|Reihe:||Understanding Complex Systems|
Principles of Systems Science von Mobus, George E. mehr
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Mobus, George E. mehr
Mobus, George E.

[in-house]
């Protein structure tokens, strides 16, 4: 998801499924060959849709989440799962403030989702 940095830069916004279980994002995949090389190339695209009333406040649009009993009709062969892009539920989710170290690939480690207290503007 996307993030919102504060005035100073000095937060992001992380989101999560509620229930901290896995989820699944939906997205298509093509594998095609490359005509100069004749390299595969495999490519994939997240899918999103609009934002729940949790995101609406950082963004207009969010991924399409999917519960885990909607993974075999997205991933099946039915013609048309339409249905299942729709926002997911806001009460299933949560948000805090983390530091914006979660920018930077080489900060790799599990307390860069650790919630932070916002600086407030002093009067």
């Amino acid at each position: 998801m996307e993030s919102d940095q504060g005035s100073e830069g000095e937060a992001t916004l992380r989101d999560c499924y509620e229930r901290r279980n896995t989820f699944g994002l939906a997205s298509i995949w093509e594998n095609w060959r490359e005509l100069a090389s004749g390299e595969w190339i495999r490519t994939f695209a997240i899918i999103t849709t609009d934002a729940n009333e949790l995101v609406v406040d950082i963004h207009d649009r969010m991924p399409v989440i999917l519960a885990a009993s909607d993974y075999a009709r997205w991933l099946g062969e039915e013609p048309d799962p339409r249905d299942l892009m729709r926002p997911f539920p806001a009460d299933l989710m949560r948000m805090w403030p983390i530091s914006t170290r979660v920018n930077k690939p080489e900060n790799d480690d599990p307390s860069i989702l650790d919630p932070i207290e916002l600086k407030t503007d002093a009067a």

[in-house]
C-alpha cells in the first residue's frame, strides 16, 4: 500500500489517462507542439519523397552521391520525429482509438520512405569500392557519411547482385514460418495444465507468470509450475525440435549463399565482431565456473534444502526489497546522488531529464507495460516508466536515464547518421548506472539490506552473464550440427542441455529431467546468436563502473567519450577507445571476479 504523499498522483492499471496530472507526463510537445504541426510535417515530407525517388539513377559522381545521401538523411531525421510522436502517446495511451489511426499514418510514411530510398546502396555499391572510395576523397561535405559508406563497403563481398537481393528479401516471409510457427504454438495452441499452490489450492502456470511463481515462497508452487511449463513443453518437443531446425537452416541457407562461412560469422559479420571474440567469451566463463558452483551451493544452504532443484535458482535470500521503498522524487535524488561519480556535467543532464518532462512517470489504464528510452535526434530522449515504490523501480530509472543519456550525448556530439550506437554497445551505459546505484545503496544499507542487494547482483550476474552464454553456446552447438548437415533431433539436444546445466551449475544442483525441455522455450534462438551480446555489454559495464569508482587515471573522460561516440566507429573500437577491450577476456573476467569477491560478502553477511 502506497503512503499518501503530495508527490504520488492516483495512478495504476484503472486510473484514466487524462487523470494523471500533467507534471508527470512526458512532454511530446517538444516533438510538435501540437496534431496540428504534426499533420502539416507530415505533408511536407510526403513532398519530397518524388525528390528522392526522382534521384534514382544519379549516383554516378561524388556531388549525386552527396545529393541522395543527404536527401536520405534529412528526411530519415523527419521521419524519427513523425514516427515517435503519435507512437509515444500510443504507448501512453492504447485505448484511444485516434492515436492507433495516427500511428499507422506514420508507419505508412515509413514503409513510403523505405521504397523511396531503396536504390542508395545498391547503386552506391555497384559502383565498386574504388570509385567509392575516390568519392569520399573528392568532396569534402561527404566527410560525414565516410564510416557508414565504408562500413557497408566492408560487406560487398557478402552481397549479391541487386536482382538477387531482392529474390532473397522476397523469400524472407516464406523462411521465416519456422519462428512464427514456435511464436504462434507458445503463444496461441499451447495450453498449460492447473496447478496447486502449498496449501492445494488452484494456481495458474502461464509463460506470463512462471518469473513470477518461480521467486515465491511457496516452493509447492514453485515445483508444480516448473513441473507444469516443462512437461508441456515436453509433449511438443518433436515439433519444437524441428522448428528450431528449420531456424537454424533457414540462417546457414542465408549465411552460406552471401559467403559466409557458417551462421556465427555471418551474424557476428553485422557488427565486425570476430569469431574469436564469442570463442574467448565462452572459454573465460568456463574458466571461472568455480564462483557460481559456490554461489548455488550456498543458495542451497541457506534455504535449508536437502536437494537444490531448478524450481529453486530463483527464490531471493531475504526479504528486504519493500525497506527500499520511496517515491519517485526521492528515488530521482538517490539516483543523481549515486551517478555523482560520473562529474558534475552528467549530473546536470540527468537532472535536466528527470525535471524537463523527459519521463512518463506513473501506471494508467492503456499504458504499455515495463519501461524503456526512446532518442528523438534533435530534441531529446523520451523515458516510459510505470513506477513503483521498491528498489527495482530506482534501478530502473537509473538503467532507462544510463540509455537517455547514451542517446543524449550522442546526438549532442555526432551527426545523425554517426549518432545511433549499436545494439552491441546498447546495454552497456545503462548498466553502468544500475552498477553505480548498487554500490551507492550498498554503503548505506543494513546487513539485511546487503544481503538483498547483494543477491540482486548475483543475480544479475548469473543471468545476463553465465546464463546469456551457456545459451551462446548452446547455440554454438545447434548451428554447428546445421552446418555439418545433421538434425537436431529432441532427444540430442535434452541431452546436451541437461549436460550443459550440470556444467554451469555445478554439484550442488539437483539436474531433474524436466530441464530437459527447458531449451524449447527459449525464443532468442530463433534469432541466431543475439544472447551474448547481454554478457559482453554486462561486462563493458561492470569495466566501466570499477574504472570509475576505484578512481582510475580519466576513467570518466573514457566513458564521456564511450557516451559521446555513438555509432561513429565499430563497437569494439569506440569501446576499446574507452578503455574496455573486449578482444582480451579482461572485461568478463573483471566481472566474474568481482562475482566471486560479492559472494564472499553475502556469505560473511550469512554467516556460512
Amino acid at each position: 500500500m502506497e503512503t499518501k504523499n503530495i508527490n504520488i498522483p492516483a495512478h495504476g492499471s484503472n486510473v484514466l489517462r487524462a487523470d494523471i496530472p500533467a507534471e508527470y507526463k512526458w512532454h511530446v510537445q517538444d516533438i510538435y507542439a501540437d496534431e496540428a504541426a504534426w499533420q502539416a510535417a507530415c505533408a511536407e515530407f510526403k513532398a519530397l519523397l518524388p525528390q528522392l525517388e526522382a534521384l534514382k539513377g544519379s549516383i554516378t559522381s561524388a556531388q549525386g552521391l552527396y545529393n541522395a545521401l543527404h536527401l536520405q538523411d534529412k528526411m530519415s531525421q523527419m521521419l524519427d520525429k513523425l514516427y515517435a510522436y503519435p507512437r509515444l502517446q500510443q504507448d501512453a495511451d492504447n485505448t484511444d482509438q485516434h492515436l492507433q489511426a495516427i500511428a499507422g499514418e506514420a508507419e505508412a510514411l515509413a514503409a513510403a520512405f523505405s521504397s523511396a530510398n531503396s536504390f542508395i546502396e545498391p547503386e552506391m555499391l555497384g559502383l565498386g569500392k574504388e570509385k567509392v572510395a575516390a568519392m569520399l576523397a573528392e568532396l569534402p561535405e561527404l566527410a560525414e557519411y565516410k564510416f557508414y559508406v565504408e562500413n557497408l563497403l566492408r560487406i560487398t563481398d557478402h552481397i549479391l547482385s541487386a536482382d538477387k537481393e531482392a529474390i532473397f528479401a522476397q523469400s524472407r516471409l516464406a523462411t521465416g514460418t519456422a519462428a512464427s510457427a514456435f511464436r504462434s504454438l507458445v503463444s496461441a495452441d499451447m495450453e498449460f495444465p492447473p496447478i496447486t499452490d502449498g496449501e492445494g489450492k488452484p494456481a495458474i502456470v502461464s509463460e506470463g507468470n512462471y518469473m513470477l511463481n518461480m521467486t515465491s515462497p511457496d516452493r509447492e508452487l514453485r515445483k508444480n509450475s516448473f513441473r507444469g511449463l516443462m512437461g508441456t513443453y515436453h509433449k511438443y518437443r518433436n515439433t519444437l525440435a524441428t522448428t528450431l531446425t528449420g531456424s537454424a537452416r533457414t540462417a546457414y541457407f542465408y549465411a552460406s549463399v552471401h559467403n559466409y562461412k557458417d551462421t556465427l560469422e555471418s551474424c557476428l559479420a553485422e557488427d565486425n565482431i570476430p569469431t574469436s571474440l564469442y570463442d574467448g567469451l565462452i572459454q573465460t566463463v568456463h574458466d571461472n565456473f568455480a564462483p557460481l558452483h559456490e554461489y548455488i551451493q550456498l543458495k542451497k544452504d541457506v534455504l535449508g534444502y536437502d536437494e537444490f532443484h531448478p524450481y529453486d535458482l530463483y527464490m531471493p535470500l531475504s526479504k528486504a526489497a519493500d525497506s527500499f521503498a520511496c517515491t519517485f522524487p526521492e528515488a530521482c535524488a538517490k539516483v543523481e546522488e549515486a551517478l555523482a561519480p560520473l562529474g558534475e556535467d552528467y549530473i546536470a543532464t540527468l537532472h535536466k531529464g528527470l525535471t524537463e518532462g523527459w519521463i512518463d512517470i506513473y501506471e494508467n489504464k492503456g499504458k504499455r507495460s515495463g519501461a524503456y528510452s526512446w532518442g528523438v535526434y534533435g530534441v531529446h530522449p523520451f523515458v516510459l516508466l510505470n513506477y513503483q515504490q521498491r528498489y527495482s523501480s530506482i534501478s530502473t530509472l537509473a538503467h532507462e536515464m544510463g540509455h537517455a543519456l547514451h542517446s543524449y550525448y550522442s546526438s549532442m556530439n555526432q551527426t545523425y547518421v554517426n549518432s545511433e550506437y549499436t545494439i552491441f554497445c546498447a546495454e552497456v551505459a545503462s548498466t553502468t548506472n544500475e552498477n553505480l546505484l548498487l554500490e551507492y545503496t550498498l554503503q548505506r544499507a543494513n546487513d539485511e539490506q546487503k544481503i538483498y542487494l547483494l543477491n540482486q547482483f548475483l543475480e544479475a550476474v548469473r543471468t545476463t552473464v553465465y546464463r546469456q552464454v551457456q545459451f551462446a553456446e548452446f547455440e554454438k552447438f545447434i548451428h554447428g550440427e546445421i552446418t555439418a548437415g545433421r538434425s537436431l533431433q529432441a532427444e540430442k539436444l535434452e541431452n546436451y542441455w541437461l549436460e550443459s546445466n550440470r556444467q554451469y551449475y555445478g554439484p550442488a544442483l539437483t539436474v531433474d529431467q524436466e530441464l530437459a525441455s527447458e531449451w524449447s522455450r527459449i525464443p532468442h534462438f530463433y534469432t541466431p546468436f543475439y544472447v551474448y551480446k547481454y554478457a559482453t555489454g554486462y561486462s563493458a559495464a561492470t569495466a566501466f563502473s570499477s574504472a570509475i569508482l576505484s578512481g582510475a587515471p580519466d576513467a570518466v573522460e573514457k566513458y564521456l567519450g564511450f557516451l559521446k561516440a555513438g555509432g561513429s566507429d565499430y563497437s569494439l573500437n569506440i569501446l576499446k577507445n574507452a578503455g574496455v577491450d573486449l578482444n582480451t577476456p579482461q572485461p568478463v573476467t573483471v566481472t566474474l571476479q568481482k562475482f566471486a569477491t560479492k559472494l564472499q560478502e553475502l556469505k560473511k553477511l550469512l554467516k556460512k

George E. Mobus is an Associate Professor of Computer Science & Systems and Computer Engineering & Systems in the Institute of Technology at the University of Washington Tacoma. In addition to teaching computer science and engineering courses, he teaches courses in systems science to a broad array of students from across the campus. He received his PhD in computer science from the University of North Texas in 1994. His dissertation, and subsequent research program at Western Washington University, involved developing autonomous robot agents by emulating natural intelligence as opposed to using some form of artificial intelligence. He is reviving this research agenda now that hardware elements have caught up with the processing requirements for simulating real biological neurons. He also received an MBA from San Diego State University in 1983, doing a thesis on the modeling of decision support systems based on the hierarchical cybernetic principles presented in this volume. He did this while actually managing an embedded systems manufacturing and engineering company in Southern California. His baccalaureate degree was earned at the University of Washington (Seattle) in 1973, in zoology. He studied the energetics of living systems and the interplay between information, evolution, and complexity. By using some control algorithms that he had developed in both his undergraduate and MBA degrees in programming embedded control systems he solved some interesting problems that led to promotion from a software engineer (without a degree) to the top spot in the company. Michael C. Kalton is Professor Emeritus of Interdisciplinary Arts and Sciences at the University of Washington Tacoma. He came to systems science through the study of how cultures arise from and reinforce different ways of thinking about and interacting with the world. After receiving a Bachelor's degree in Philosophy and Letters, a Master's degree in Greek, and a Licentiate in Philosophy from St. Louis University, he went to Harvard University where in 1977 he received a joint Ph.D. degree in East Asian Languages and Civilizations, and Comparative Religion. He has done extensive research and publication on the Neo-Confucian tradition, the dominant intellectual and spiritual tradition throughout East Asia prior to the 20th century. Environmental themes of self-organizing relational interdependence and the need to fit in the patterned systemic flow of life drew his attention due to their resonance with East Asian assumptions about the world. Ecosystems joined social systems in his research and teaching, sharing a common matrix in the study of complex systems, emergence and evolution. The interdisciplinary character of his program allowed this integral expansion of his work; systems thinking became the thread of continuity in courses ranging from the world's great social, religious, and intellectual traditions to environmental ethics and the systems dynamics of contemporary society. He sees a deep and creative synergy between pre-modern Neo-Confucian thought and contemporary systems science; investigating this potential cross-fertilization is now his major research focus.
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